This is about as close as one can get to the Olympic torch relay in the U.S.
Alex Ovechkin‘s official Sochi 2014 relay torch and outfit will be on display at the Verizon Center in Washington, D.C., on Thursday night when the star forward and the Capitals play the Calgary Flames in their home opener.
The Sochi torch relay is planned to be the longest in Olympic history, going from Greece through all 83 regions of Russia and even to the North Pole and the International Space Station. It is not scheduled to stop in North America, though.
It will begin its trek through Russia next week. Plans for its trip through Moscow were announced Thursday: three days, 500 torch bearers each running about 150-200 meters, including the Prince of Monaco and a 98-year-old actor, according to the Moscow Times.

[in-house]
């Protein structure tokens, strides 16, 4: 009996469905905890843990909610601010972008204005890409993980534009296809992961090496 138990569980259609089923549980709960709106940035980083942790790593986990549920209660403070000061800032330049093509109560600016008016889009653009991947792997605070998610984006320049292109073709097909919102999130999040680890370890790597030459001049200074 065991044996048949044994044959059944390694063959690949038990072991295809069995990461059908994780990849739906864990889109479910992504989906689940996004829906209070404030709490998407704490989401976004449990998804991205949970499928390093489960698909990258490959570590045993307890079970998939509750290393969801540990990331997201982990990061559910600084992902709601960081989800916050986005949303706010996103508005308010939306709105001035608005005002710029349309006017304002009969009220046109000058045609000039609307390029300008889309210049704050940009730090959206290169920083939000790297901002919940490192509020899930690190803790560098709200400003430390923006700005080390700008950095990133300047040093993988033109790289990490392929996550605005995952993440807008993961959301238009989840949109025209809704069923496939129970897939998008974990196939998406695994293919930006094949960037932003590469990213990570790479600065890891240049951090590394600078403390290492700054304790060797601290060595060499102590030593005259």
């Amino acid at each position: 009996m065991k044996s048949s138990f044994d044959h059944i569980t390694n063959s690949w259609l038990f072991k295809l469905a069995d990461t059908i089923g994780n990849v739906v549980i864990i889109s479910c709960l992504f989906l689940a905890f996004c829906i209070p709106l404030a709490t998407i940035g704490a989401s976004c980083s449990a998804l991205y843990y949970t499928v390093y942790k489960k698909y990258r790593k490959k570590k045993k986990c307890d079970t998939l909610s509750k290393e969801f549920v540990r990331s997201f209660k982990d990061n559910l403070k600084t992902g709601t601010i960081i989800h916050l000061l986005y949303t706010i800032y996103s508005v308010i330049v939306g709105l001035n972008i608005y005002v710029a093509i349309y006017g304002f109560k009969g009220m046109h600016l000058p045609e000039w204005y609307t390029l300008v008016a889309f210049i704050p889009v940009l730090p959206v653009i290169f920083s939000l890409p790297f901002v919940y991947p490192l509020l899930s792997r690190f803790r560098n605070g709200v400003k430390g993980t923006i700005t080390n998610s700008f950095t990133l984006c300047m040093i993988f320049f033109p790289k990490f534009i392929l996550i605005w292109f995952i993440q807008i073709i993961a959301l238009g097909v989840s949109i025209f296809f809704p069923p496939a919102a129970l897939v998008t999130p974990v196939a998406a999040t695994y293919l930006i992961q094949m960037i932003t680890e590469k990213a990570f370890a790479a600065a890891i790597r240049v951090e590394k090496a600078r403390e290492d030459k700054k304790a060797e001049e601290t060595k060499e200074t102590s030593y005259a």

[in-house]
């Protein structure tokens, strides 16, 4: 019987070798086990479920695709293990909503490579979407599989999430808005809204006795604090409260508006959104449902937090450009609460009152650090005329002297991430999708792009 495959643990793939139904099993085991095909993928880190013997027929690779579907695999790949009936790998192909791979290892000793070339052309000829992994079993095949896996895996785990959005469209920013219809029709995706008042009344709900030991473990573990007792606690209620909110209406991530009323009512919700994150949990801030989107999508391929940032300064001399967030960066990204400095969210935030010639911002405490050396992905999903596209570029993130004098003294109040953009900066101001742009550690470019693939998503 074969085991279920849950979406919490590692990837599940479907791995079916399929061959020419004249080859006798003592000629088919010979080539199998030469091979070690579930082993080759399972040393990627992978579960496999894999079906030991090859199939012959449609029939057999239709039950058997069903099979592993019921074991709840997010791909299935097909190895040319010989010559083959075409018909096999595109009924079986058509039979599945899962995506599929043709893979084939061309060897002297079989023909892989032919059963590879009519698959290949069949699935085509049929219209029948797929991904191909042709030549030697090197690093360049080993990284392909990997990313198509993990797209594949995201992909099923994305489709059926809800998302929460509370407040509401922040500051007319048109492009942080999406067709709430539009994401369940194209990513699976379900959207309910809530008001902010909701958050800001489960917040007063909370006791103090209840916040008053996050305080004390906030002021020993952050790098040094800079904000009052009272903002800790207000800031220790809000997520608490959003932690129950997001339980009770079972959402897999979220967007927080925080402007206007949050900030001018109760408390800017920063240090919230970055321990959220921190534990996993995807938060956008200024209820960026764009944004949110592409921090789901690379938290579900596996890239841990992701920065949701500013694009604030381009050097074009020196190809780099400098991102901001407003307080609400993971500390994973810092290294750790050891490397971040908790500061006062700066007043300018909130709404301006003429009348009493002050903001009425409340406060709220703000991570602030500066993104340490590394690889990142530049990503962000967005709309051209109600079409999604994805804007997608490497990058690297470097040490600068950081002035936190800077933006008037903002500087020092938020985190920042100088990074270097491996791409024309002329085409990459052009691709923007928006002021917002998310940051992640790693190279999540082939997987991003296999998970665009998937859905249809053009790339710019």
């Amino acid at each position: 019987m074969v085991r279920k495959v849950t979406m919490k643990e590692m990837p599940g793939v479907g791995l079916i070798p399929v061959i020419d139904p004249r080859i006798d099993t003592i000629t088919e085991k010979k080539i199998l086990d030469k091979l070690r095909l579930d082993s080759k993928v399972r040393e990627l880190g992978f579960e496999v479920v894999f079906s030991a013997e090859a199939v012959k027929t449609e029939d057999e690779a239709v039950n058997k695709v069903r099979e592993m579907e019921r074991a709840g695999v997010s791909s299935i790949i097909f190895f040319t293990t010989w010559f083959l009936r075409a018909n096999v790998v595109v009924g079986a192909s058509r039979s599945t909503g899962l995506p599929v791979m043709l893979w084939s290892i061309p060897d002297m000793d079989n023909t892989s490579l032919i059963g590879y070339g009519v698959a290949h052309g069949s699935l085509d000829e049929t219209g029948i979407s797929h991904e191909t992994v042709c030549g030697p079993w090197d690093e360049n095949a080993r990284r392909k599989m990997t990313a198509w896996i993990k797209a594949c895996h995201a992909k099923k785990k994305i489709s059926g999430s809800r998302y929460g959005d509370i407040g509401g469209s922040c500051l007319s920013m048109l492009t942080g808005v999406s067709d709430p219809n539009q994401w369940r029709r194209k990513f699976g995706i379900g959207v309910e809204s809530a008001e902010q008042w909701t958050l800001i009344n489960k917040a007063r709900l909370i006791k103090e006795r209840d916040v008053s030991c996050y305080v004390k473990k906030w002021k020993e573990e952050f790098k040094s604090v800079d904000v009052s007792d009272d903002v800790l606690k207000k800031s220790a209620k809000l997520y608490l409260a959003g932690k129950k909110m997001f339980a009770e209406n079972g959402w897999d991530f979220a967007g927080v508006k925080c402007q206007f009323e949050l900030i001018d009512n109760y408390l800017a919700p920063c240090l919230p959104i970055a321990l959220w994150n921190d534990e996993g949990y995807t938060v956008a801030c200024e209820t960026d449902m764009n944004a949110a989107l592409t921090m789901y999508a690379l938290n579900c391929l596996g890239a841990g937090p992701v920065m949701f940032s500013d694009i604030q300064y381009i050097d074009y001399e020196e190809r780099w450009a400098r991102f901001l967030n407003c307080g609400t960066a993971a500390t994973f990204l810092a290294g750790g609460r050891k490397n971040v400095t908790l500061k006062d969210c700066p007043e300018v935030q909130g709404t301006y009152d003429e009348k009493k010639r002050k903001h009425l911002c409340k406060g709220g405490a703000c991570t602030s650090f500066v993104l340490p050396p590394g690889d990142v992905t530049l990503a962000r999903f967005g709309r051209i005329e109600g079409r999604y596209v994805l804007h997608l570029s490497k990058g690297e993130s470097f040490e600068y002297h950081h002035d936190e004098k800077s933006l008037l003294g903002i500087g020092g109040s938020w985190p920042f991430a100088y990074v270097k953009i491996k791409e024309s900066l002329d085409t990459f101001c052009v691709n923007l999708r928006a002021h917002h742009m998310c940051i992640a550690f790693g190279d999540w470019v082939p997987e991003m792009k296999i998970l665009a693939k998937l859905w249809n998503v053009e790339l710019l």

Video: Ovechkin is first Russian to carry Olympic torch in Greece
PYEONGCHANG, South Korea — The 2018 Winter Olympics shivered Sunday to a close, surely defined by cold and wind but destined — just as in Seoul 30 years before — to mark a key chapter in history on the Korean peninsula.
NBCOlympics.com: Sights and Sounds from the 2918 Olympics Closing Ceremony
These Games are likely to be recalled as an inflection point in Olympic history, too. After logistical dramas and more at Rio 2016 and Sochi 2014, the Olympic scene needed a Games at which the venues were built, the buses ran on time, security was subtle, the volunteers were super-friendly — organizationally, everything more or less just worked — and the spotlight shone on the athletes and their stories of inspiration.
That’s what PyeongChang delivered.
A low-key Games on a far more human scale.
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The 2018 Winter Games are over, but that doesn’t mean we’ll forget all the amazing heights reached by American athletes. Take a look back at a few of them here with an added twist, powered by Giphy: